Those things all make sense to me. The product each of those stores carry and the atmosphere they create all seem to reflect the name. Except Banana Republic.

Banana Republic, or BRep, as I like to call it, sells some of the finest workwear ever made. Some of the peices can be casual, yes, but the majority of the clothing sold at BRep is meant to transition not from work to the weekend, but from work to an evening out, or from a day in the office to a nighttime networking event. In BRep, you've left the world of family fun created at Old Navy. In BRep, you've even left the world of casual-minded Gen Xers with tots who shop at Gap. In the world of BRep, you've got style even Tim Gunn would approve of. (And clearly does, as Project Runway awarded its first two winners with jobs on the design team of BRep.) Banana's designs are all well-cut and highly-styled, and that kind of attention to detail and aesthetic is reflected in the price point of most of their items. They're not cheap, but they're definitely not as expensive as the faux-couture of Forth & Town.

So with that in mind, what's with the name? The meticulous care with which BRep's garments are crafted certainly don't have the raw, natural-fiber look of items made in such banana republics. My coworker Bill suggested that it was because BRep was the proxy government running the Gap, however, while it's a good analogy, BRep was established in the late 70s and incorporated into The Gap, Inc. in 1983. So the high-style running the lower-styled store doesn't exactly measure up.

But then I remembered what Banana Republic looked like in the late 80s and early 90s. And I remembered why I used to hate it. Granted, those years were definitely not good years for fashion for anyone, but I recall a Banana Republic that sold high-end resort wear. Imagine Tommy Bahama-style but with less tack: fewer loud prints, more raw, natural fibers and more neutrals.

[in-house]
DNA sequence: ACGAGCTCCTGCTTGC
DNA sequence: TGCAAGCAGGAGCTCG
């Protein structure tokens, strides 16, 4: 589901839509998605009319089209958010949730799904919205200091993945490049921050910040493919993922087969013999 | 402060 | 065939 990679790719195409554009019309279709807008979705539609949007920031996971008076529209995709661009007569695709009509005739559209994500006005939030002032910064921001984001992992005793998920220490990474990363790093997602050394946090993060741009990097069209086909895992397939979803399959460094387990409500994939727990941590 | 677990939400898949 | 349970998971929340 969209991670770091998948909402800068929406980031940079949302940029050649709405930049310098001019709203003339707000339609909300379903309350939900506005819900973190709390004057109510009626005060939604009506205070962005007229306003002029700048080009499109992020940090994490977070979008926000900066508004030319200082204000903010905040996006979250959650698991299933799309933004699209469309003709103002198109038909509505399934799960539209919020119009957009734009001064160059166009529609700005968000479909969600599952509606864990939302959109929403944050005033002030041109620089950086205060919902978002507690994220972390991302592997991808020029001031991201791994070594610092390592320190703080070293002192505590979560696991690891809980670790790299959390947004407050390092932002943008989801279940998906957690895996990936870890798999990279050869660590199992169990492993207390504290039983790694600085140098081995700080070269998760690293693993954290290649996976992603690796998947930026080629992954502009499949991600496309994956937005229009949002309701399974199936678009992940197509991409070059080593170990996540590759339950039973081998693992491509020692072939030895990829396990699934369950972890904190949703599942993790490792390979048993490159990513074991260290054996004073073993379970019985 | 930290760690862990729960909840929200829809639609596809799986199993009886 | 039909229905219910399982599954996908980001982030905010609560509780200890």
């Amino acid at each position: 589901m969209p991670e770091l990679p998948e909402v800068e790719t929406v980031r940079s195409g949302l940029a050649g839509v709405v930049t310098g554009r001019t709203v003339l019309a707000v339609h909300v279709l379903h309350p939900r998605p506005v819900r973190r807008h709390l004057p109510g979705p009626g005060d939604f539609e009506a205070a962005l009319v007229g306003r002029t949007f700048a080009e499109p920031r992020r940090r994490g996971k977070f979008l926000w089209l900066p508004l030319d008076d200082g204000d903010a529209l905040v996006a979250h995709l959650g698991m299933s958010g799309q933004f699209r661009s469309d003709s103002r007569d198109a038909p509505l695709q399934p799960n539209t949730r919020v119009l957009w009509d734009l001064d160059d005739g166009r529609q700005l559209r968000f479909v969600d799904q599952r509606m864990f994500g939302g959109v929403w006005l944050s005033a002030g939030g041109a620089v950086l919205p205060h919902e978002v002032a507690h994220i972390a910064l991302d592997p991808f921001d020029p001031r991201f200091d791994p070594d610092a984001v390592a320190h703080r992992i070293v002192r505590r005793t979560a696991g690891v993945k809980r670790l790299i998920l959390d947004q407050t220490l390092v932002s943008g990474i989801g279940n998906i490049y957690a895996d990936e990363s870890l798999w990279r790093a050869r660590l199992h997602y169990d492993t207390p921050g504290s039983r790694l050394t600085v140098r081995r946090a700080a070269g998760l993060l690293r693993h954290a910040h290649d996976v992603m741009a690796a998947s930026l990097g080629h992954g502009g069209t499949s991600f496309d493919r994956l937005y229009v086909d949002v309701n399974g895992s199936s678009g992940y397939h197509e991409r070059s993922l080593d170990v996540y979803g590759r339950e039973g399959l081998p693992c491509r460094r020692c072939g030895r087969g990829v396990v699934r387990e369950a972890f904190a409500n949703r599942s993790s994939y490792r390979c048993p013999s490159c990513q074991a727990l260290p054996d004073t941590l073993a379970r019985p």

Marcus has a jacket from BRep circa 1992 that I refer to as his "hobo jacket" because it truly is that hideous. It's some olive green linen thing that looks like a combination between a happy coat and a painter's smock. If it were part of the Seinfeld universe, I imagine it's something you'd buy in the J. Peterman catalog and wear with your "urban sombrero." I might burn it one night while he's sleeping.

If this jacket is the kind of style BRep had cultivated for itself until the late 90s--and certainly til Tim Gunn's blessings were bestowed upon them--then I get the name. It is similar to Bill's conjecture, only Gap is the despotic ruler-from-afar and Banana Republic is, well, the banana republic. The upscale resort wear manufactured for old BRep might be the kind of thing the dictator might wear while running the country. (I'm sure a majority of their products are actually manufactured in third world countries, as I'd wager is the case with all Gap brands.)

I'm glad that BRep has been touched by the hand of Gunn and that their style is no longer as heinous as it used to be. I love that they still sell natural fibers and that some of the peices do seem to have the worldly influence that their clothes have always carried, but now that worldliness is so much more sophistocated than the hobo jacket.

You're lucky, Banana Republic. Even with your really odd name, you're the only Gap brand I'll actually patronize. I forgive you for your misguided youth. And the hobo jacket.

4 comments:

w.pham said...

etymology aside, i can always depend on banana republic for a decently-priced merino wool sweater!

Meg said...

I'm not opposed to Gap or Old Navy, though the jeans from either always fit me terribly.

Long term teaching plans, however, include being able to buy work clothes at Banana Republic. It's a bit of a dream at this point.

RC said...

this is a great post! I was unaware at were Gap got it's name from and I most definitly do remember what Bannana Republic looked like in the late 80s/early 90s...it was totally different looking...it was a much more "bizarre" style store that looked like it was perfect for your cruise to the bannana republics.

Thom said...

Banana Republic used to be a crazy mail order catalog before it went to the mall.

I bought a WWI leather flying helmet from them in the 80's. I very much doubt anyone at the mall store today was even born then much less remembers the catalog.